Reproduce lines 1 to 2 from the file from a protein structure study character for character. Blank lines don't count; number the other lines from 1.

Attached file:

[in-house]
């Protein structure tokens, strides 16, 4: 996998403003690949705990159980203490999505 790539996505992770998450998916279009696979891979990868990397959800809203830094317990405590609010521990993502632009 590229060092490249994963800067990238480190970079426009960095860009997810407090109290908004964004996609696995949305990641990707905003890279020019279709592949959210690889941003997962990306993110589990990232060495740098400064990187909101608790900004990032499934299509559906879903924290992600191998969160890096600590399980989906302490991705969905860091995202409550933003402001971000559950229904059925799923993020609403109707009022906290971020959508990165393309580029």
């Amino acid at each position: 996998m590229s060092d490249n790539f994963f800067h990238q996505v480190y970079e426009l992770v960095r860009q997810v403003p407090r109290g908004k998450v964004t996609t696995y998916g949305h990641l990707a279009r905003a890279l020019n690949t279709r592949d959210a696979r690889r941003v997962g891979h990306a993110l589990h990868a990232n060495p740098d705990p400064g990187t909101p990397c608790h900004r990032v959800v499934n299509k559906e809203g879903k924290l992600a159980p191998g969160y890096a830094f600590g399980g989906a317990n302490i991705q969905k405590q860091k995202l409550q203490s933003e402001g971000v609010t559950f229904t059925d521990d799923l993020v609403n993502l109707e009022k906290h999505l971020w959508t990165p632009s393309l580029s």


[in-house]
């Protein structure tokens, strides 16, 4: 996998403003690949705990159980203490999505 790539996505992770998450998916279009696979891979990868990397959800809203830094317990405590609010521990993502632009 590229060092490249994963800067990238480190970079426009960095860009997810407090109290908004964004996609696995949305990641990707905003890279020019279709592949959210690889941003997962990306993110589990990232060495740098400064990187909101608790900004990032499934299509559906879903924290992600191998969160890096600590399980989906302490991705969905860091995202409550933003402001971000559950229904059925799923993020609403109707009022906290971020959508990165393309580029």